The British have long used belt kits, calling it PLCE (Personal Load Carrying Equipment). Many of their units have only recently followed the US military in the use of plate carriers and chest-mounted loads.
More recently, we saw some new H-Harness designs from Eagle Industries and a variation for the Air Force known as DF-LCA (Defensor Fortis Load Carrying Equipment).
The system wasn’t all that popular, but my reading of comments from forums was that the people using weren’t setting it up correctly and just wanted something else.
By the time I was leaving active duty, most Security Forces were wearing plate carriers but had some of this gear nearby. As you’ll see in a minute, I have my own version of this harness produced by FirstSpear that has become one of my main ways of carrying equipment.
Quick Setup Tips
Before I get into my personal setups, I want to share a few universal lessons I’ve learned.
Load Carriage Height
If you choose to develop your own version of load-bearing equipment like this, be aware of carriage height.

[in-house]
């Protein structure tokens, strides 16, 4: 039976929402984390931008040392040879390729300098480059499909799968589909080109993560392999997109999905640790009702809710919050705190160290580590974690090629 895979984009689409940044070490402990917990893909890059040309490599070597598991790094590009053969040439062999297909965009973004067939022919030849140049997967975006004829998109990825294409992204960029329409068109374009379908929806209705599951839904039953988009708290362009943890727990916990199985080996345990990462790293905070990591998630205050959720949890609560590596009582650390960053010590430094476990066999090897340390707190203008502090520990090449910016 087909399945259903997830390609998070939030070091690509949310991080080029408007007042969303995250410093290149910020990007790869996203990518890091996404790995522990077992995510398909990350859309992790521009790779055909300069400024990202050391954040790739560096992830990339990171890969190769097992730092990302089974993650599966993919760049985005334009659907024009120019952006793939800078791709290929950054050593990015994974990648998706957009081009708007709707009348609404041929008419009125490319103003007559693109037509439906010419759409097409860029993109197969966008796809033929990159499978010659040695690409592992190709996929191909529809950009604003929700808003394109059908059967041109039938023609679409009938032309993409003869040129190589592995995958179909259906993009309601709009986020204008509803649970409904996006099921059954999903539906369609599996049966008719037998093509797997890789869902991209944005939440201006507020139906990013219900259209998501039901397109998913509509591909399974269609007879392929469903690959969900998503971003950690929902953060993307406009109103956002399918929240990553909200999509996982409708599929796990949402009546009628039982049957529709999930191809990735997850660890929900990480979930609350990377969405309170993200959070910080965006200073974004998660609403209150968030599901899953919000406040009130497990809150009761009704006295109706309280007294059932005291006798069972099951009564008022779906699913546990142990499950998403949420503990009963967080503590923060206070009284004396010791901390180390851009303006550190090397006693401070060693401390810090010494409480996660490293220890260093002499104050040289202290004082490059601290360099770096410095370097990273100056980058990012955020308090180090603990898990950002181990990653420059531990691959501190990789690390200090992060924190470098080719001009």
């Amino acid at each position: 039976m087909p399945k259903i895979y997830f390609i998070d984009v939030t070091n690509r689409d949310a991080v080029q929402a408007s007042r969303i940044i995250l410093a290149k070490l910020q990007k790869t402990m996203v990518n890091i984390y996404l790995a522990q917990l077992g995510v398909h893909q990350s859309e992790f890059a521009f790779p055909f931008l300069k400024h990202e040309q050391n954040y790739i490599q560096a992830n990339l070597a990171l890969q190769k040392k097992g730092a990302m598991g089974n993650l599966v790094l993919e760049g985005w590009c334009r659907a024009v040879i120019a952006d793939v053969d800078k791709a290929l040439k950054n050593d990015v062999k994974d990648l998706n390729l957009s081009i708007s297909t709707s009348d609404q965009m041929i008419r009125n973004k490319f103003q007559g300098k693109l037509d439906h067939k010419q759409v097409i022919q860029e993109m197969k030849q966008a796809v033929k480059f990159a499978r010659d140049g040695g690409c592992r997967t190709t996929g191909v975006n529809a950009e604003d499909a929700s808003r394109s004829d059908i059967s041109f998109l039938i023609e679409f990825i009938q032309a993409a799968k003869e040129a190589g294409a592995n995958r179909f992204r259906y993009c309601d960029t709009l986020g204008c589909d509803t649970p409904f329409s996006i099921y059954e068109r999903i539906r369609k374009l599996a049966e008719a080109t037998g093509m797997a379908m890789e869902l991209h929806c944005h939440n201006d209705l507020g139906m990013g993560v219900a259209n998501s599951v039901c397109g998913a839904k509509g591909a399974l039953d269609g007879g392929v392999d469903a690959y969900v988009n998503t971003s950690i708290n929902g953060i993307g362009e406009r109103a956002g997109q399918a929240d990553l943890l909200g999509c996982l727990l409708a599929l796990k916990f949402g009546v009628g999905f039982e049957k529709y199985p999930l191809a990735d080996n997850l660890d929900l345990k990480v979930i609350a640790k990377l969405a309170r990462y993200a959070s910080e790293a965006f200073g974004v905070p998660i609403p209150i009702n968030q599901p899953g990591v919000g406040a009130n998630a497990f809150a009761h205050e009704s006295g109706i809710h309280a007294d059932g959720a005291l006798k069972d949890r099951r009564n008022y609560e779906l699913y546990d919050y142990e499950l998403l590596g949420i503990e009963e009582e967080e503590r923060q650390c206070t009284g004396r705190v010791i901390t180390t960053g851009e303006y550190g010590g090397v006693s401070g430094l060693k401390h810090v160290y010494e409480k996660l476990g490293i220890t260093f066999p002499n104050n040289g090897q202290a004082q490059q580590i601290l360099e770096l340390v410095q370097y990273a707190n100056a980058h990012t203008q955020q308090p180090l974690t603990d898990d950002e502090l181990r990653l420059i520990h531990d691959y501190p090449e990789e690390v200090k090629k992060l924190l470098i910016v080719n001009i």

This style of load carriage is not a battle belt. Don’t wear it low on your hips where your pants belt normally sits. That’s not an efficient location to place a load. Instead, wear load-bearing equipment along your actual waistline. Imagine it passing directly over your belly button, give or take a few inches depending on your personal anatomy.
This higher position aligns the bottom of the harness with the top of your hip bones. This is the most efficient way to transfer loads down through the legs. Also, by raising the harness to a “belly rig,” you reduce interference with shooting positions and uneven terrain.
Hazards of Load Bearing Belts
Two big hazards come to mind with load-bearing equipment like this.
First, the pouches going all around your sides and back add horizontal bulk. During a CQB type of situation, you’re probably going to get snagged on doorways and furniture. This type of equipment wasn’t designed for that kind of situation. Similarly, if you use a lot of the space to your rear for large sustainment pouches, it pretty much precludes comfortably riding in a vehicle seat while wearing it.
Secondly, loading down this kit means that you’re carrying everything and it’s not easy to ditch. With a more minimal battle belt and backpack combination, you can drop the backpack and just fight off the belt. It’s a much more lightweight way to go.
To counter that risk, though, if you lose the pack and everything that was in it. With a belt kit like this, you can carry 24 hours of supplies on you, no pack needed. It’s just a matter of weight.
Setting Up Your Load Bearing Equipment